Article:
One of the things I’ve learned to do to save myself time and money is to re-purpose a grocery item for more than one meal. I almost always buy family packs of meat and break it into 2-3 dinners. Most times I’ll even take leftovers from those dinners and make an entirely different meal. I suppose if I had a motto in the kitchen, it would be, “Use what you have”. And along with that, “Save everything!” (until it goes bad of course) You never know what could come in handy!
So when I am meal planning and grocery shopping for the week, I always ask myself if I can re-purpose either the leftovers, or the other half of the protein that I don’t use. Actually, more often than not I do plan my meals with leftovers in mind. That’s what I call a “First Meal”: one in which you purposefully make more than enough, with a plan to use the leftovers for another meal – whether that be breakfast, lunch, dinner, or a side.
After we got married, I discovered I had 2 different cutting boards from showers. One was wood and the other was … synthetic plastic? Actually I’m not sure what the actual material is. You probably would if you saw it 🙂 I thought to myself, why would anyone need more than one? The only thing I NEVER did was put raw meat on the wood one, because I figured the juices would Get absorbed into the board and, Hellooo, sanitation nightmare!
Fast forward a few years. I believe I was watching Alton Brown’s show “Good Eats” when he talked about having separate cutting boards for separate uses. One should be designated ONLY for raw meats, and another for produce. What a great idea! So now I had a designated purpose for each of my cutting boards.
But then I realized if I was only cutting up a few strawberries or an apple, it was super inconvenient to have to wash my huge wood board. So I went and bought a small one for cutting fruit and designated my large wood one for veggies. Bonus: my strawberries no longer taste like onion 😉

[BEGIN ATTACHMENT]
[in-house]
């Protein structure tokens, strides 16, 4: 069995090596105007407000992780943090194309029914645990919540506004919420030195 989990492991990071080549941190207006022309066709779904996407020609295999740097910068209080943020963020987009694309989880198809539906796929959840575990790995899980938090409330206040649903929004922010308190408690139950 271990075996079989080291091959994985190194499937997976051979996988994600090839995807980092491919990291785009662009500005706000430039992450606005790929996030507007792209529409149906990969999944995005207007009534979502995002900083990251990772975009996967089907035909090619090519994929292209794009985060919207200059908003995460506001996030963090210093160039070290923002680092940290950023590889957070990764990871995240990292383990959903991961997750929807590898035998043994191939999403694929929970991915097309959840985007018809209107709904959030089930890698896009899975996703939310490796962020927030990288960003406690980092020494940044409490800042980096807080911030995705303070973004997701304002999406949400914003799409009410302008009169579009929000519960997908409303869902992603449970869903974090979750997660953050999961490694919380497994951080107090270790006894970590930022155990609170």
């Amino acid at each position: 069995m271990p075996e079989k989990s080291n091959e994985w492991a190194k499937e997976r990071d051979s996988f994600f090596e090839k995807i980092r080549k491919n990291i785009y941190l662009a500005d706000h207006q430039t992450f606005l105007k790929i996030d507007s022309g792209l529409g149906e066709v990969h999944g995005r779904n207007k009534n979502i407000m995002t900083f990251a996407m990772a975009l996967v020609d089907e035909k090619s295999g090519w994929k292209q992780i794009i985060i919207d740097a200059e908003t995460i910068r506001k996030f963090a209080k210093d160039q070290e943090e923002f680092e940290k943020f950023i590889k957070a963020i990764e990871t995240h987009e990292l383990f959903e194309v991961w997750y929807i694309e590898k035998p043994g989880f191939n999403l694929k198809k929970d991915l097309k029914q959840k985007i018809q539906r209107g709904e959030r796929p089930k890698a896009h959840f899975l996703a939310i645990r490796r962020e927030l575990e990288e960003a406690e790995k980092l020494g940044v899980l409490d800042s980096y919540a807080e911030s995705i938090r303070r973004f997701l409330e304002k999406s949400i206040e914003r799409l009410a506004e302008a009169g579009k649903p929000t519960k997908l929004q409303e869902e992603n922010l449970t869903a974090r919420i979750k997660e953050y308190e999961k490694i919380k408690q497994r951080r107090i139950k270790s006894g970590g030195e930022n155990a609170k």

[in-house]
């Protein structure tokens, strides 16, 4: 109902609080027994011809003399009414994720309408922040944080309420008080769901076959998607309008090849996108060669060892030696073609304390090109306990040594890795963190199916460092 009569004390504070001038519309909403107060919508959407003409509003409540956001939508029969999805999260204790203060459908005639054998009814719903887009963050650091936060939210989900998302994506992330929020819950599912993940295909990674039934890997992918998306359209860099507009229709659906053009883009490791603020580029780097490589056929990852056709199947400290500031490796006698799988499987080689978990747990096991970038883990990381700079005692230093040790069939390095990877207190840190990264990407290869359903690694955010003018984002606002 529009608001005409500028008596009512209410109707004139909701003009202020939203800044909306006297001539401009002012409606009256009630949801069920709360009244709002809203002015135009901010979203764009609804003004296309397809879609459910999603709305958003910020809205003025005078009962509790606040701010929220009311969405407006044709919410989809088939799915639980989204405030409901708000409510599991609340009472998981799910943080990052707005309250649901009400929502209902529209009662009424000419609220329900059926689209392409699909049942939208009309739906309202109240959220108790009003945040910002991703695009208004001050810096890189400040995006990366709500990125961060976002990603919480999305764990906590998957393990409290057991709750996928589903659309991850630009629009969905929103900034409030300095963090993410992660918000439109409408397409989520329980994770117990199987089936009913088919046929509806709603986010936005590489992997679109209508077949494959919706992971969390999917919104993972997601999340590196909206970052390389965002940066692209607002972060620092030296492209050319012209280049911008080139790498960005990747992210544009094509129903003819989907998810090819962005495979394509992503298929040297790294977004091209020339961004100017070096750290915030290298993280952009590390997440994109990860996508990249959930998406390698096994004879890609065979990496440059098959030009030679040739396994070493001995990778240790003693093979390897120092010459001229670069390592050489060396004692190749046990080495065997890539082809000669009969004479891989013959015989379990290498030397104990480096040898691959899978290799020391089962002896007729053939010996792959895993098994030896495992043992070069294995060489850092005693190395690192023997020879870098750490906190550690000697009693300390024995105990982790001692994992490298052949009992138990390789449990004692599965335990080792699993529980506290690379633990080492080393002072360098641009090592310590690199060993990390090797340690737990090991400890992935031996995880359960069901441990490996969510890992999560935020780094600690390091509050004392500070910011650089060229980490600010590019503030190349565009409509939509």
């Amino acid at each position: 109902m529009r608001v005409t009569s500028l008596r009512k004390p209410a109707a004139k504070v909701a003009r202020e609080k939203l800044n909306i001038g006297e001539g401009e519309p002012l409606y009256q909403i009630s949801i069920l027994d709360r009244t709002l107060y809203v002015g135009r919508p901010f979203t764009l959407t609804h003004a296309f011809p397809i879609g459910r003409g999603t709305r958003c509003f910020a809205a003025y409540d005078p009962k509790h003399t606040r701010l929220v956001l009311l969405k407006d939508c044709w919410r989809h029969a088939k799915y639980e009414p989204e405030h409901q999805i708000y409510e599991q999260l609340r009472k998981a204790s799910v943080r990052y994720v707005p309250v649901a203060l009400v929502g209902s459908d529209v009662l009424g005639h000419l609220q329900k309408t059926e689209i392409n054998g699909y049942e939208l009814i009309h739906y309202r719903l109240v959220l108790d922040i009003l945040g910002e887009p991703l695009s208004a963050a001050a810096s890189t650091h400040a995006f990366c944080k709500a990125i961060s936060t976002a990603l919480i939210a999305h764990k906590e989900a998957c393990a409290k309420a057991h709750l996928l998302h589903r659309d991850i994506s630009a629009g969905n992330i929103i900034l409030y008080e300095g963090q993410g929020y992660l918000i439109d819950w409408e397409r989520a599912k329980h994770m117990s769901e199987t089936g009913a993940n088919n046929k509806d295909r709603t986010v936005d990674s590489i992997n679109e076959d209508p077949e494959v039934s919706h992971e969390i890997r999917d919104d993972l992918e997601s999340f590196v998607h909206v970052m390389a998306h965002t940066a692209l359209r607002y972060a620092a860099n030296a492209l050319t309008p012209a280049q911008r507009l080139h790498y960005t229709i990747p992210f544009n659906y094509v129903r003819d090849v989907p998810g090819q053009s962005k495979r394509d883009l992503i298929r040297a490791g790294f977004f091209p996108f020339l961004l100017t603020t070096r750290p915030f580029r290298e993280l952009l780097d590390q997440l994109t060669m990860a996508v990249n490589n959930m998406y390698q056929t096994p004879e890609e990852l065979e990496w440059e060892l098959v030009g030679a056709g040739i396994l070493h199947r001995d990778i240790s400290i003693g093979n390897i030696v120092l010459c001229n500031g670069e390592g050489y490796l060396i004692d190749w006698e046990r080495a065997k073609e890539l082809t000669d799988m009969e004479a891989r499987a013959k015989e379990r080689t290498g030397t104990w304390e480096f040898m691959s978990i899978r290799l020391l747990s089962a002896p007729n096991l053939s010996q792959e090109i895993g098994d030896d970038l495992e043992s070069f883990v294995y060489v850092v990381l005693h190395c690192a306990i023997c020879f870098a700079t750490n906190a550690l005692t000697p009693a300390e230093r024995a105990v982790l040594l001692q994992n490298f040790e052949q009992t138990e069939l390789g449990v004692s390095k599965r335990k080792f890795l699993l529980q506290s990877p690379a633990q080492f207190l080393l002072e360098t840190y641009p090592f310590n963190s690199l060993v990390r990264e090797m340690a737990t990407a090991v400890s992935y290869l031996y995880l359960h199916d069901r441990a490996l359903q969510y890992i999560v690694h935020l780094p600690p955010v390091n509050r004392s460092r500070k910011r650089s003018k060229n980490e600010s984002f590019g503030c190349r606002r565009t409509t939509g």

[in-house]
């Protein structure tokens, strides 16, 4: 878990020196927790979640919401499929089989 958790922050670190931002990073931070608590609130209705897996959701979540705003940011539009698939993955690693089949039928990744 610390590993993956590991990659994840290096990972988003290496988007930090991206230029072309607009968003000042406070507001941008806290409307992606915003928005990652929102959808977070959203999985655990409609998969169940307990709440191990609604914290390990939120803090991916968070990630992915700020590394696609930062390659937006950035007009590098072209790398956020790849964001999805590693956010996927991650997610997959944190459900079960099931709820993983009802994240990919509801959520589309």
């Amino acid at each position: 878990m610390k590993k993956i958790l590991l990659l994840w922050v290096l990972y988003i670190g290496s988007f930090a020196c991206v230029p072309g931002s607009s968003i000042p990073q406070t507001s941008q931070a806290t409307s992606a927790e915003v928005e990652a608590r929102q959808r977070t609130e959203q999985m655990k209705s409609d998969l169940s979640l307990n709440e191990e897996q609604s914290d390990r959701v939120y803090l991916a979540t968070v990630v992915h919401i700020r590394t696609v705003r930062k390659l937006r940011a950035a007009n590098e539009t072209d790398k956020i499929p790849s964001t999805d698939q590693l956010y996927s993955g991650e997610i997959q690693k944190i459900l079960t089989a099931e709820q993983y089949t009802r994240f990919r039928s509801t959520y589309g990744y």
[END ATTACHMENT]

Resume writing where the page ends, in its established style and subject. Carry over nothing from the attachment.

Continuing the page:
Have you ever suddenly found yourself with free time? I know it doesn’t happen often if you have kids. But every once in awhile my youngest two will nap at the same time my eldest is at school, or she will ask to play on the computer while they’re napping… And have you ever felt panicked by this? “What should I be doing right now?! Should I finish the laundry, empty the dishwasher, sleep, shower, exercise, AHHHH!!!!” And then I have to admit… sometimes I start 3 of those things and get none of them finished because my brain keeps reminding me of things that need to get done. Been there? (I hope I’m not alone!)
One of the benefits of meal planning is that visualizing all your meals will help you see what has to be prepped pretty far in advance. So when you have those random pops of time, you will know exactly what has to get done.
For example, on school days the kids usually have waffles or cereal for breakfast. Tomorrow I’m giving them crepes for lunch though, so I’d prefer they have protein for breakfast. When I had a few free minutes, I beat the eggs, milk, parmesan, and S&P in a Tupperware and put it in the fridge. Now all I have to do in the morning is spray and heat the pan and pour the eggs in the pan.
Another way I’ll maximize my time is by prepping more than necessary for the meal at hand. For example: I needed some chopped peppers for the pasta I made the other night. But since I had them out, I cut ALL of them into strips and again, into the Tupperware they went. (by the way, the ABC check keeps capitalizing Tupperware. I don’t use ACTUAL brand ‘Tupperware’. Just thought you should know. 😉 ) Brendan loves raw peppers (hooray!) so now they are ready for snacking or for a side with lunch. AND they are easier to chop up next time I need them in a recipe.
See? A little thought goes a long way into saving time!
Quick tip for today is,
Eat potato skins with buffalo sauce!!!
Every Monday at the restaurant is $.50 potato skins. Guess what most of us employees eat? You got it. And plain potato skins, no matter how delicious, get old pretty quick when you’re eating them every week. We’ve tried many different things to spruce them up… Extra cheese. Pico de gallo instead of plain diced tomatoes. Tabasco sauce. SRIRACHA! Until! One period where I was just on a buffalo sauce kick. I wanted it on everything… wraps, meat, chicken, pork, scrambled eggs – whatever I was eating I was craving buffalo (and no, I am NOT/was NOT pregnant. Sorry father-in-law 😉 . And suddenly I thought, why not? I tried it and… it was GLORIOUS. Alright, I’m going to take a little credit here, but pretty much all the employees order their potato skins with a side of buffalo sauce now. And when you combine the buffalo sauce with some sour cream… It’s fried cheesy-bacon-salty-creamy-spicy heaven on a plate.
There. Now go try it for yourself. You’re welcome 😉